"Yeah, she can't stand them," said Olavere, "to the point of begging the housers to let her train to be a redhand. When they refused, she spent a few weeks hiding some secret surprises for them to eat away her anger. None of them were very clever, but that made it worse, because she made them more disgusting in place of it."

Olavere went on to tell tales of termites in the laundry, cabinets that spilled rotted trash all over when you opened them, rooms covered with hundreds of spiders, among other horrid things. Through the stories, I learned scattered bits of information about Trow, and her family.

Trow didn't have a temper you could see, only one that came back to bite you later. She wasn't very clever, and acted usually on physical instinct. Elisias was quicker to blow her top than Marlow, but both could become fierce if provoked into anger. Skit didn't mind bugs or snakes, but was scared of all dogs. Pansa was bossy but creative, and weaseled her way out of most sticky situations. The twins, Robi and Sarker, were a sort of troublemaking team, and worked together to create usual bursts of mayhem. Lareel was gentle and honest, but it usually backfired on her.

But, most importantly, Lareel's last name was McCrae.

By the time Olavere was finished, I assumed her mouth was extremely parched. The house was eerily quiet, and completely dark. It would be impossible to see if it weren't for the bright moonlight streaming through the windows.

"Well," I concluded, "that was quite a tale."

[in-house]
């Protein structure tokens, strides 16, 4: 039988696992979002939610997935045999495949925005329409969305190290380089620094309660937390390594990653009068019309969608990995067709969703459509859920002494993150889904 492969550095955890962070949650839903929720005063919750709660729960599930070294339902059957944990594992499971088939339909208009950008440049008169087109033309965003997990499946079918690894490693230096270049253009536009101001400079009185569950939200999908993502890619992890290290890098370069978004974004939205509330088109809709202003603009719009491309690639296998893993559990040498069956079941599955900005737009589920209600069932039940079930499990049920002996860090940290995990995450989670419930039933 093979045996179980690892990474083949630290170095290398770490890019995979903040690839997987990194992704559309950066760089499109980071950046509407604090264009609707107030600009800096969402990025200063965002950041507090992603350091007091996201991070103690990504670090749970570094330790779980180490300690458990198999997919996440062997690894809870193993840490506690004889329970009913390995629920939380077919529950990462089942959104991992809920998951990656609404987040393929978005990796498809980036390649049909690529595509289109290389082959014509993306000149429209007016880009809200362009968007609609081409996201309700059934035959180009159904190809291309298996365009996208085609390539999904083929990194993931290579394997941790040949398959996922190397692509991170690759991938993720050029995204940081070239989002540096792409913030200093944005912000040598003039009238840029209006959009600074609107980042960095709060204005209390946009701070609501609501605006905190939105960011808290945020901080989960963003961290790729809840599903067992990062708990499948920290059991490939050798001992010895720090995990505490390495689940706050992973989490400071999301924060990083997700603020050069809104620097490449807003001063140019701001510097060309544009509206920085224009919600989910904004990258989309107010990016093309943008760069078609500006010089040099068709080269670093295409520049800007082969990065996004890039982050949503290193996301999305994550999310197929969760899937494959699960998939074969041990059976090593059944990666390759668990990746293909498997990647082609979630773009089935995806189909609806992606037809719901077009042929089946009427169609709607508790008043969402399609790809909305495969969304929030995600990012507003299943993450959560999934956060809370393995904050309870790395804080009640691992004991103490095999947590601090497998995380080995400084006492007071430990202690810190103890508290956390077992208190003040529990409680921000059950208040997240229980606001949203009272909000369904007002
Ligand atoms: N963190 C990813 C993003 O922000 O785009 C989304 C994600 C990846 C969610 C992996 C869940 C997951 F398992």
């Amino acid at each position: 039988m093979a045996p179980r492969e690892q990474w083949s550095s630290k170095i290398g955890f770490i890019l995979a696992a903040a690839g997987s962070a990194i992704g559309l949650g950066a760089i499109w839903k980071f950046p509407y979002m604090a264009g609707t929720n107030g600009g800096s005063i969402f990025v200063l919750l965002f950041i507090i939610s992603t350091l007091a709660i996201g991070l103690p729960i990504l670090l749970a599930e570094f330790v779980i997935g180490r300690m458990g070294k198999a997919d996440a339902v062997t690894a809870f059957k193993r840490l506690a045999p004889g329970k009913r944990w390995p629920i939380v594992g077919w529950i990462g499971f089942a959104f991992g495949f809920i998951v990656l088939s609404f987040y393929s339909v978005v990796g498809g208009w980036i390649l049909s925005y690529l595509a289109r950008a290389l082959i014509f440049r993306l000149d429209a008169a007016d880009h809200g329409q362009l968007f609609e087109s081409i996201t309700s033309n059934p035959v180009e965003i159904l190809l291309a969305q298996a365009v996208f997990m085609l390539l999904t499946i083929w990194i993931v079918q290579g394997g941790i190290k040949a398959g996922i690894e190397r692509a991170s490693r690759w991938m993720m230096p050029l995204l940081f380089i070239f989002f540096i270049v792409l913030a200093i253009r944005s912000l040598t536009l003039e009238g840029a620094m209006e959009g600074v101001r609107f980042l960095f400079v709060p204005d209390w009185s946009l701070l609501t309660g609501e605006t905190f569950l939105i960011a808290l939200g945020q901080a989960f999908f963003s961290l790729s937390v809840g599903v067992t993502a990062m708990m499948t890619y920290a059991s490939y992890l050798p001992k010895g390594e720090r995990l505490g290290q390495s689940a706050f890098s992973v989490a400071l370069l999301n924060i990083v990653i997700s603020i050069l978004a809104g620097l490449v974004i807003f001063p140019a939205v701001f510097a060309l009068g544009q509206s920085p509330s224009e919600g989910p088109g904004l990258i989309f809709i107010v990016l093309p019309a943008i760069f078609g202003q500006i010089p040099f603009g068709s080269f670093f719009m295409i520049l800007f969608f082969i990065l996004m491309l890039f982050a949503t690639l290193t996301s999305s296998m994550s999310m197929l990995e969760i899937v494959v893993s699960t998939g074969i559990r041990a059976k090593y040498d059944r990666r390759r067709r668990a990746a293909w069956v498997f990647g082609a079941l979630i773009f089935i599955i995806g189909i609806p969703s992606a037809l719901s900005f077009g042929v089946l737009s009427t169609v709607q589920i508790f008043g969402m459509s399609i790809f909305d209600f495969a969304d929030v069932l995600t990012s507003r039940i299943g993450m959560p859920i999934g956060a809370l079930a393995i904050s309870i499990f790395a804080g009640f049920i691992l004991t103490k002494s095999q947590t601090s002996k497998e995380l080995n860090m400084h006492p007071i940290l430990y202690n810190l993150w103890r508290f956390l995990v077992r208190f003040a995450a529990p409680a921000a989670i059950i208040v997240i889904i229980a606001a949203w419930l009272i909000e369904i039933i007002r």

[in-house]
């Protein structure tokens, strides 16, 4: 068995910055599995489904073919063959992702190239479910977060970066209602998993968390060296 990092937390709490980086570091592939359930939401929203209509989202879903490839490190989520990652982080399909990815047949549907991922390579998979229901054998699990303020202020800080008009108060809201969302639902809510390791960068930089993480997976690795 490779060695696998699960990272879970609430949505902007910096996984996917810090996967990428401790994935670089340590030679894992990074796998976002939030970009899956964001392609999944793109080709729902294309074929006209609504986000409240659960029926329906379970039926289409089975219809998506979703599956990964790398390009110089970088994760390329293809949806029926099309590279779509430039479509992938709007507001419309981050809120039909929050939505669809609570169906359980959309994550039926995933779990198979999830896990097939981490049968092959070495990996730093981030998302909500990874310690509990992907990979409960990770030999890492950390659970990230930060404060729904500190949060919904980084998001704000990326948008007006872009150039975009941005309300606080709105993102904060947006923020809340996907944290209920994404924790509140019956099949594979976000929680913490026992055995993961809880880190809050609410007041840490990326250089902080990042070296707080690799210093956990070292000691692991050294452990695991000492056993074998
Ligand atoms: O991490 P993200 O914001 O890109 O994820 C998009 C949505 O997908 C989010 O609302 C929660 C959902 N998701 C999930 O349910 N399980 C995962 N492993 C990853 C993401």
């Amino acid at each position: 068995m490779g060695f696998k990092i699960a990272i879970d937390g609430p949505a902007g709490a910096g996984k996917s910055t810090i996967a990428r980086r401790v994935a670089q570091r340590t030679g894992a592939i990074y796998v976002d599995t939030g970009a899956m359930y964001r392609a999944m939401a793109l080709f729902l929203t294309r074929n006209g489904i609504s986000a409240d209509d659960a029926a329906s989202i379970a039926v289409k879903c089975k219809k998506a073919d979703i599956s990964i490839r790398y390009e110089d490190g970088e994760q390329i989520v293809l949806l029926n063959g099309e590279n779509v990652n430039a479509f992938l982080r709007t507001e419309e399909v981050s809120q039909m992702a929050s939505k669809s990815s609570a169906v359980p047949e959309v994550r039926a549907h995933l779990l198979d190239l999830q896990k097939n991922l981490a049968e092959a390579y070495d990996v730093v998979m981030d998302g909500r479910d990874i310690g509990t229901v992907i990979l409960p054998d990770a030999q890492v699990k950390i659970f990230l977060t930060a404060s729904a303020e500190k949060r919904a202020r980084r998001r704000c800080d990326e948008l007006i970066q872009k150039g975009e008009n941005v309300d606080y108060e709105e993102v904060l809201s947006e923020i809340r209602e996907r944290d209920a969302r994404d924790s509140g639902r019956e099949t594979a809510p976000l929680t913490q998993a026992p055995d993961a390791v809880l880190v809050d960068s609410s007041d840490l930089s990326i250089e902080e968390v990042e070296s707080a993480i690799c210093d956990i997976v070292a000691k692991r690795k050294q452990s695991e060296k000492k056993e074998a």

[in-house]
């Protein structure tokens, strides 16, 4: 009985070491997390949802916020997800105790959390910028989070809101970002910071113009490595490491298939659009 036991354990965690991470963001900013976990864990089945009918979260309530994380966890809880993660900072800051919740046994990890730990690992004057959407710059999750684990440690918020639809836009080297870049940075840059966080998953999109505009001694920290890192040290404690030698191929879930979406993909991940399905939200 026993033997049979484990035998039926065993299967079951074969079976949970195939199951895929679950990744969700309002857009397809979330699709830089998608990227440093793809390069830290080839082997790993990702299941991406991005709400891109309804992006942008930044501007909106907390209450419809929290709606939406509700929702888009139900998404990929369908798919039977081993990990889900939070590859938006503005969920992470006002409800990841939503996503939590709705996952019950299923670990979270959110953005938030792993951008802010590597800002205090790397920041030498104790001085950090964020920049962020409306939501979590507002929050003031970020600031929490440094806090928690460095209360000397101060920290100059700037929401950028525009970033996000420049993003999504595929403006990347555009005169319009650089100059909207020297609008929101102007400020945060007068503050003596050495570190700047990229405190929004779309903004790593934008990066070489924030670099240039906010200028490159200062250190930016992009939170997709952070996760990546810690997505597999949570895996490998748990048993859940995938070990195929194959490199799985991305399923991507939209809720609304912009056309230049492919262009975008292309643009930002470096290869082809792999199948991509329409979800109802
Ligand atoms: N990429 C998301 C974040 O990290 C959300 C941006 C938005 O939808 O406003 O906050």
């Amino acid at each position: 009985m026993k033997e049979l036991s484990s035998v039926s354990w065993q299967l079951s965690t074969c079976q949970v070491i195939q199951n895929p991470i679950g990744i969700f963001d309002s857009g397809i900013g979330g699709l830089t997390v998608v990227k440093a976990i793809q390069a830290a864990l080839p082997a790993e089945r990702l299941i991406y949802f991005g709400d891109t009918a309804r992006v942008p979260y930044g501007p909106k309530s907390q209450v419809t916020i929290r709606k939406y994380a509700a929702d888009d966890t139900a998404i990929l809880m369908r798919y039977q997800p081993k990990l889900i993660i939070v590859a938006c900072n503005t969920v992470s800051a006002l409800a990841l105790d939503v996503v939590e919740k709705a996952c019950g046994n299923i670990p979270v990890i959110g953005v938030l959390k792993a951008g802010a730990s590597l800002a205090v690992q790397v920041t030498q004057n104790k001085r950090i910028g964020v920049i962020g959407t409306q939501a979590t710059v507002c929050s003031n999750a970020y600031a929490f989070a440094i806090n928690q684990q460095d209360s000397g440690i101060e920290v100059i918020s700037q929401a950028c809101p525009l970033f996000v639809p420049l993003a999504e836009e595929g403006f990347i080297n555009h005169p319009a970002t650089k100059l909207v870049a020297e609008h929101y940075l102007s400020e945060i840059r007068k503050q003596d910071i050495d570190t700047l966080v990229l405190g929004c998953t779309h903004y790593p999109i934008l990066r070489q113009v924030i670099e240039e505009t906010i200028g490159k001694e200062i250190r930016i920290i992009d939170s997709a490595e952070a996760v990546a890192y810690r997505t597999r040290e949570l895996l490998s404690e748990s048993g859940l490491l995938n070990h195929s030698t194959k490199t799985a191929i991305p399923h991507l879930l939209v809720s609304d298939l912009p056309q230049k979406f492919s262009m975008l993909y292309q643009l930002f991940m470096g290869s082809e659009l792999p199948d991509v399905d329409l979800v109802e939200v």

Olavere nodded, and silently stood from her chair. Without another word, she slipped out of the room and up the stairs, leaving me to wallow in my own confusing mind. The silence poked me from every direction, and I quickly grabbed the blanket Olavere had left on the chair and curled up on the couch. A single fly buzzing around the room was my only company.

Olavere's last name was McRae, I suddenly remembered.

My hand instinctively stretched into my pocket, grasping the familiar ridges of Nolbee's recorder device. I didn't know Lareel very well, but from Olavere's storytelling, she was kind and caring. Lareel was always the conclusion to the tale, helping the one who was hurt alongside Elisias.

The more I thought, the harder it was to find the courage to speak. I held the recorder in front of my face, willing it to disappear, so I would have an excuse to postpone my job. In a sudden flurry of frightened thoughts, my thumb squeezed the button, and the device was ready for me to say the name.

One name. That was all. One name and it was over. The Timekeepers were probably poised, waiting for the sound, eager to rid the world of the Crim. But the Crim was a mere girl. A helping girl, who lived to fix wounds and hug you when you cried. It was so much different from what I was told of Crims. So much different from the ones I killed.

But was it? Have the names on the screen been snotty, backstabbing robbers, or innocent little girls lending a hand? Were they bloody murderers, or smiling babies, in the arms of mothers who know with aching hearts that their children will die? Die before they can feel the grass beneath their feet, the sun on their face, the pride of learning to ride a bike or drive a car? Before they have children of their own, to continue they cycle of sharing the burden?

But I was a Timekeeper. It was my work, my life, my place in the world. To create a perfect land. To rid the world of those who broke the law and stopped that perfect world from coming true. To rid the world of those who killed my father.

My father. Whom I never mentioned to any soul. Who had died just as abruptly as my mother. Who was never there for me, but loved me in his own sort of way. Who was murdered by a redhand.

And with a final, defining breath, I uttered into the device, "Lareel McRae."